Snow days and kegged IPA


Test Batch #3, English IPA is carbonating and will be unveiled in a week or so. I was very happy with the flavor and dryness. I am guessing that everybody will want it to be more hoppy. Hopheads abound in the craft beer world. Therefore, I’m looking into using my mash-tun as a hopback, and also wanting to construct a Randle that will zap my beer with more hop aroma on the way to the glass. This batch tasted nice and dry, though. I’m a big fan of the yeast used, a British Ale yeast that has a mild fruitiness and a mineraliness.


Tuesday marked the second blizzard in a week here in beautiful KC. My crazy uncle used to say, “Take that, global warming alarmists” anytime a cold weather event swept in. Cindy and I decided to spend the night in the back of the restaurant. My recent decision to stay open during weather apocalypses has painted me into a corner. Now I feel that I would let people down if I closed for anything. Thus, we circumvented the drive home and slept in the adjoining theater. At least, Cindy did.


I was milling grain by midnight, in some misguided attempt to get all my brewery work done in one day or less. I struck the mash at 1:00am with hot water, and by then, I was stuck staying up all night. Another wild late night brew session!

My plan is to have a hoppy Irish Ale out by St. Patrick’s day. I’m not a fan of rushing beers, but ales are taking me 2-3 weeks to condition with my ambient temperature, so I’ll be fine. A mix of Bohemian, German, and English malts will give me a rich, hearty flavor that should pair well with the Crystal, Strisselspalt, and Sterling hops.

Obviously, Irish Ale is not a hoppy beer. They do have a slightly hoppier flavor and bitterness than Scottish ales or British milds. However, it is an interesting style for many reasons. I had a bit of trouble researching it, as most brew books skip over Irish altogether. I needed to go back to an old standby, written by a Mr. Papazian, for a refresher course. He refers to what I think is a hallmark of the style, “…the subtle and evident candylike caramel sweetness-almost like freshly baked cookies” (Papazian 137). My interpretation is the flavor of sugar cookies. It is a flavor compound called a melanoidin, formed by the Maillard reaction that most people know as caramelization.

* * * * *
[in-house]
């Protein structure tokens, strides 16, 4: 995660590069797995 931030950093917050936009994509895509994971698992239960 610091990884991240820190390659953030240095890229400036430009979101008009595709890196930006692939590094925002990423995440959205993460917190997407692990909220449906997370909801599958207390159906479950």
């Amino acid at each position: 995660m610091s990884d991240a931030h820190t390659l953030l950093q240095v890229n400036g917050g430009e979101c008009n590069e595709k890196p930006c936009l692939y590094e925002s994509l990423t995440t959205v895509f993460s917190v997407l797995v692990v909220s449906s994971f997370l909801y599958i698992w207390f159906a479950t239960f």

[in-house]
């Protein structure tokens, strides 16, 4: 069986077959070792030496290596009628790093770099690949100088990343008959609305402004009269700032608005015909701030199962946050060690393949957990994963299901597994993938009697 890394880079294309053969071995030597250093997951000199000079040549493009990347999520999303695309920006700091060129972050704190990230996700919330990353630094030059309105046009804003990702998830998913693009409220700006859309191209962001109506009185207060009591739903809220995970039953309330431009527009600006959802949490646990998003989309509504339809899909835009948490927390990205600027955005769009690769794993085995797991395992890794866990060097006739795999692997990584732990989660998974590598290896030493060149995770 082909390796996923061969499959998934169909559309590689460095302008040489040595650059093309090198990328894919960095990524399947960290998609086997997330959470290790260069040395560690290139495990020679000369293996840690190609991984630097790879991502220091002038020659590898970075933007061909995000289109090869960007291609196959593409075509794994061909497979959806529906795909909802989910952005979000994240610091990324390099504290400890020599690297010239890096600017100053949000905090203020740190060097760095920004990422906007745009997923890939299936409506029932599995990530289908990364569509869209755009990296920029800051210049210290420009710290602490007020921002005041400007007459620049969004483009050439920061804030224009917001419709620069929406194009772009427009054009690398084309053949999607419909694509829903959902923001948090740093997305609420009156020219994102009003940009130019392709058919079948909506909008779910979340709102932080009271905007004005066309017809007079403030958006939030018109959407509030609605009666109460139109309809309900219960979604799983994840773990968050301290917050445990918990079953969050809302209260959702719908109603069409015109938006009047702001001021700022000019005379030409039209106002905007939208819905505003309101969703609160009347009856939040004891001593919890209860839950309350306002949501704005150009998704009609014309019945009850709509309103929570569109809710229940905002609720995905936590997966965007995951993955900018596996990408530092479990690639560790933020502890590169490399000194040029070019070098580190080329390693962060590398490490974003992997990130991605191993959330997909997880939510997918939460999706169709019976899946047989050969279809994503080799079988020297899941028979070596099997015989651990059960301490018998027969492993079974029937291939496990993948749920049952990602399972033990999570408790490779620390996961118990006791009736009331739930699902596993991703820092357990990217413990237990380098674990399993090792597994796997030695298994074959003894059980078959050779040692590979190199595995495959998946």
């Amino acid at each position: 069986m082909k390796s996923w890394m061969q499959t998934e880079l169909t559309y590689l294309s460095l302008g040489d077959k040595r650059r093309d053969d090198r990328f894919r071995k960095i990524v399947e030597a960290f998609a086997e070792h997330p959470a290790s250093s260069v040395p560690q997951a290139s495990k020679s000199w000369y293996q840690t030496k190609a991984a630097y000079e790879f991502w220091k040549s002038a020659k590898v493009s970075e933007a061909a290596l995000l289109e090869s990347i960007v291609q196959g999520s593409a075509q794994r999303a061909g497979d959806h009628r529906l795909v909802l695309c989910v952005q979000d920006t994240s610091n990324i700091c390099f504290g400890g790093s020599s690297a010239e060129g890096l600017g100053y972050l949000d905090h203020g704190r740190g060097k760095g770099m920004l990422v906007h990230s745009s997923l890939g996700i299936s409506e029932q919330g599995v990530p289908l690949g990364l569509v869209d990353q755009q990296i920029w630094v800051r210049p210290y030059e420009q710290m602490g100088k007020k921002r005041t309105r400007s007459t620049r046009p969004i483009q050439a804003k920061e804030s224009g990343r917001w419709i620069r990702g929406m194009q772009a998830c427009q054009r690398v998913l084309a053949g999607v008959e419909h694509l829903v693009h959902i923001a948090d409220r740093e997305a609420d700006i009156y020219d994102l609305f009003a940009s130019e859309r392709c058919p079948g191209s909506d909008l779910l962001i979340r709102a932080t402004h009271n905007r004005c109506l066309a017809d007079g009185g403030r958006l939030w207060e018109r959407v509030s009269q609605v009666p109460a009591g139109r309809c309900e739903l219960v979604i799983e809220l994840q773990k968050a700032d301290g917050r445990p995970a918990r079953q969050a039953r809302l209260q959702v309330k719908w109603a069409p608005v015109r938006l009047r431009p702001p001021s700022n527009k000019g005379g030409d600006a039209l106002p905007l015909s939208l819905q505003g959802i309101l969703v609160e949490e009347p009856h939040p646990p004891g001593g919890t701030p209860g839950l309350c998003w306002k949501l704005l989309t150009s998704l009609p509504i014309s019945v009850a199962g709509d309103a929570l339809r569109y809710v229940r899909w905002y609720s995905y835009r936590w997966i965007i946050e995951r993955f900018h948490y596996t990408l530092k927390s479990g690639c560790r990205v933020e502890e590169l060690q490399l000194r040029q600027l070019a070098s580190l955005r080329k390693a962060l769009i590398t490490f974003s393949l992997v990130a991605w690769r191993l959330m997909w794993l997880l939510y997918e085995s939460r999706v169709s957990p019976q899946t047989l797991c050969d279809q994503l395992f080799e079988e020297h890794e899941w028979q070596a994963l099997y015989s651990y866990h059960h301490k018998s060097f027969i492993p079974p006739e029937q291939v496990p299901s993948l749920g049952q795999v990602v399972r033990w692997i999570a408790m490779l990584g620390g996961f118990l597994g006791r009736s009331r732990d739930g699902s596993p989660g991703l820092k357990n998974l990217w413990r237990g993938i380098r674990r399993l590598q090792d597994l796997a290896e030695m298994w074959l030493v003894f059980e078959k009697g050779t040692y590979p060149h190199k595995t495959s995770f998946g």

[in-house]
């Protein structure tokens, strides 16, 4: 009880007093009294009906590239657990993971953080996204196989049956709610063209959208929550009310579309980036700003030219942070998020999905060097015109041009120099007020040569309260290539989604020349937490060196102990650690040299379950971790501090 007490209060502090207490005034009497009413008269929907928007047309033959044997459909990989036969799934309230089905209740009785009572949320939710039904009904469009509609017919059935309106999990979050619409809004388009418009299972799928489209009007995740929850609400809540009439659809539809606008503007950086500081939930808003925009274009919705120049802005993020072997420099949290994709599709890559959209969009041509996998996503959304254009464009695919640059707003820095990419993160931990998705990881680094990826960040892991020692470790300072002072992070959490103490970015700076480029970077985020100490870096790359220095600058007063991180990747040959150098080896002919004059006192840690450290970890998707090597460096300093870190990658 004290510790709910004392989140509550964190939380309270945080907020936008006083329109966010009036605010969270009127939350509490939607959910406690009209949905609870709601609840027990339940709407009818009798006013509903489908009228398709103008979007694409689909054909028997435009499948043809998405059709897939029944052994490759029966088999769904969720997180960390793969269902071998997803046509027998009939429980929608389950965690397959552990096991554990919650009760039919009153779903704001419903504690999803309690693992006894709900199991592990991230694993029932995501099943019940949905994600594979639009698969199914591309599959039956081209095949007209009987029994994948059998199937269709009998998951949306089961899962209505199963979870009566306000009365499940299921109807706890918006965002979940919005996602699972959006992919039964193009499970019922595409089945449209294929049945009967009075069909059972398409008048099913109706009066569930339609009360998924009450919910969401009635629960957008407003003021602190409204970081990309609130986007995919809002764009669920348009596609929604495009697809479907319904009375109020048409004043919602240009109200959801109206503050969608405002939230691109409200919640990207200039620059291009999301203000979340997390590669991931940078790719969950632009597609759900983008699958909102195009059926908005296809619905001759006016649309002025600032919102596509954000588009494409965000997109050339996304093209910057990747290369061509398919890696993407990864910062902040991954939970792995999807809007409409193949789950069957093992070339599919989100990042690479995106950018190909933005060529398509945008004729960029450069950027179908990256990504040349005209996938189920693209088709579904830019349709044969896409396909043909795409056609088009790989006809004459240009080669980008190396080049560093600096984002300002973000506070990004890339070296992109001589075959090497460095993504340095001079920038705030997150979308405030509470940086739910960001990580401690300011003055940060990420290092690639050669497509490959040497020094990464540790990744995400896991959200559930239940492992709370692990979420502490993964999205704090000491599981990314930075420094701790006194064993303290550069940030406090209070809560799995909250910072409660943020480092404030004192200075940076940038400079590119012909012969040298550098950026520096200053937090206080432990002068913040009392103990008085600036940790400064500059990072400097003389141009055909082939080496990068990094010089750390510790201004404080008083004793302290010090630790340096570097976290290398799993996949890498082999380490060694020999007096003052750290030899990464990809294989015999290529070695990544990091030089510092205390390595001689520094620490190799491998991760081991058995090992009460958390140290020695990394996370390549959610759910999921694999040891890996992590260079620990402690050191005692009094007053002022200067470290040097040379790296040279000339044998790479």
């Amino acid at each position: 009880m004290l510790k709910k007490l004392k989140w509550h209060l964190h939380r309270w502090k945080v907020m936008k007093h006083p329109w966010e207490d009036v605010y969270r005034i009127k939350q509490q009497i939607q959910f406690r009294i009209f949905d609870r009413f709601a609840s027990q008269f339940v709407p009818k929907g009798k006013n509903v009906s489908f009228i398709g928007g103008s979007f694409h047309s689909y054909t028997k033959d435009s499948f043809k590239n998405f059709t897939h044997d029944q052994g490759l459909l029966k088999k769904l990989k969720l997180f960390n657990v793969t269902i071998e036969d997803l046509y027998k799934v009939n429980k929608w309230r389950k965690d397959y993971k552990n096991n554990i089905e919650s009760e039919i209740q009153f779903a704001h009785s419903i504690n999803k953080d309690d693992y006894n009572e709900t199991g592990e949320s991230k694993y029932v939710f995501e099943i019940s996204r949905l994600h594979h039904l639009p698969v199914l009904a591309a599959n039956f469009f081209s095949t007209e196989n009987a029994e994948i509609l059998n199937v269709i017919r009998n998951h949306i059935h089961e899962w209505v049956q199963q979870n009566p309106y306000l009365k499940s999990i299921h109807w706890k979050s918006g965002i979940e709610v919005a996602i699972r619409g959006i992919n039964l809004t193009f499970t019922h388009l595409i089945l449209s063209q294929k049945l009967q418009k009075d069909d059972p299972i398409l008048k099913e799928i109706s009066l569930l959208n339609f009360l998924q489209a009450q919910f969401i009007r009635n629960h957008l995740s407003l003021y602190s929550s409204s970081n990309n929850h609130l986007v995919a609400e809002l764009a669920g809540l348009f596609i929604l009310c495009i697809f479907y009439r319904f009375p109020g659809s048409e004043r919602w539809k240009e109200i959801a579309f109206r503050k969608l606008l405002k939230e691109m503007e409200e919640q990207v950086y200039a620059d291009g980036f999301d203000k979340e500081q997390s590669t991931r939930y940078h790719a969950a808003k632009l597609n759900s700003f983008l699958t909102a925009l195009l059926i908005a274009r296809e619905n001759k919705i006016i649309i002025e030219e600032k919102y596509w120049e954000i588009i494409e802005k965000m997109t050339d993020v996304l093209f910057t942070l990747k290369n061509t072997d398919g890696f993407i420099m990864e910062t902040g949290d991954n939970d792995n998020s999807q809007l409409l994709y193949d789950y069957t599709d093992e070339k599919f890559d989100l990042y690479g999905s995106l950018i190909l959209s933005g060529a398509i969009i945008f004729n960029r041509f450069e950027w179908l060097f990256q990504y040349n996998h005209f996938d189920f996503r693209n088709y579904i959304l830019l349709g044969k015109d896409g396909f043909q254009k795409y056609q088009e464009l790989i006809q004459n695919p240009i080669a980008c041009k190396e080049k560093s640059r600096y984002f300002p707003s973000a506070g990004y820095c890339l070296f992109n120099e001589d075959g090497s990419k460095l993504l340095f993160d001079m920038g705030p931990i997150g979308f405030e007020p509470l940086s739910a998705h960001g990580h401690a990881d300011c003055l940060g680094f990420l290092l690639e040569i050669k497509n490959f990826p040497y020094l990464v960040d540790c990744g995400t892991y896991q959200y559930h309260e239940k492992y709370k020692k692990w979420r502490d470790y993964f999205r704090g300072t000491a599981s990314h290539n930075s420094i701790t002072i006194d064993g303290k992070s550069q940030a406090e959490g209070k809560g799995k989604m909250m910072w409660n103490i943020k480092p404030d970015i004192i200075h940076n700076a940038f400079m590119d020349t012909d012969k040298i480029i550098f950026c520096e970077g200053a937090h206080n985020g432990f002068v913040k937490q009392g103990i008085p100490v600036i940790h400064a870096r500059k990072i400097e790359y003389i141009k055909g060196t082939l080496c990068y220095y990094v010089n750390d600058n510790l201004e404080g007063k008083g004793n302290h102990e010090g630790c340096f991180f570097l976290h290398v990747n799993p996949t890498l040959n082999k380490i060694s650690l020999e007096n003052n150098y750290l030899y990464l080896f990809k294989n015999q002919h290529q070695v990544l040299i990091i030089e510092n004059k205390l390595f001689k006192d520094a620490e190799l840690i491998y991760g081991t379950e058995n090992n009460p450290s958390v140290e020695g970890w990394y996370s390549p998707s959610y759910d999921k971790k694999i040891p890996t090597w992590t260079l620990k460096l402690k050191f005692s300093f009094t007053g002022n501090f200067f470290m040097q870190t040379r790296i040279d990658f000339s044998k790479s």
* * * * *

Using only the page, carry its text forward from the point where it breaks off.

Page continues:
How to form melanoidins, you ask? The best way is to perform a decoction mash technique, a labor intensive process that to my knowledge, few commercial breweries perform. It is the only way to give Munich beers and Bohemian Pilsners that extra “oomph” of maltiness. If you are a brewer, I highly recommend you to try this technique, but put aside an entire day to do so. You can develop nearly any flavor you desire with this process. Then boast about it to all your brew-buddies, they will be impressed.

Other ways to develop these flavors? You can actually purchase melanoidin malt, or make your own, which is what I did. I simply toasted barley on a baking sheet in an oven at 350*F. This is a process that needs some refinement, however I ended up with a nice toasted barley flavor.


After a long day, night, and morning of work, I channeled my frustrations into building a creepy snowman while drinking beer on my patio. My snowman was an interpretation of smoking and the impact of this habit to their bodies. The name? “Smokers Welcome”.

Stone Oaked Arrogant Bastard=perfect snow beer.


Curtis had me beat, though. He made an intricate snow dragon. It gave me a great idea for our next snowstorm: snowman contest!


After working hard it is an amazing feeling to be passing the torch off to somebody else for a few hours. Curtis really helped out the last two snow days, not to mention everyone else that chipped in: Alice, Elissa, Noah, Hilliary, and Cory (OK, I mentioned them). I’m fortunate to have a great supporting cast that gets this place where it needs to go. I feel like we’re all helping each other, although the infinite complexities of it all can drive a man mad.

Getting a brewery going has turned into a lot of crazy things that I couldn’t have anticipated. In the end, in everything we do, it comes down to people. Specifically, how your relationships develop and how you treat them. I am still amazed at some of the brewery owners I’ve met, how they’ve been so nice and down to earth, easy to get along with. Maybe it is just a coincidence, or maybe there is something to that. Then again, most restaurant owners are stressed-out, tired, and overworked.

Hmmm, must be the availability of beer.


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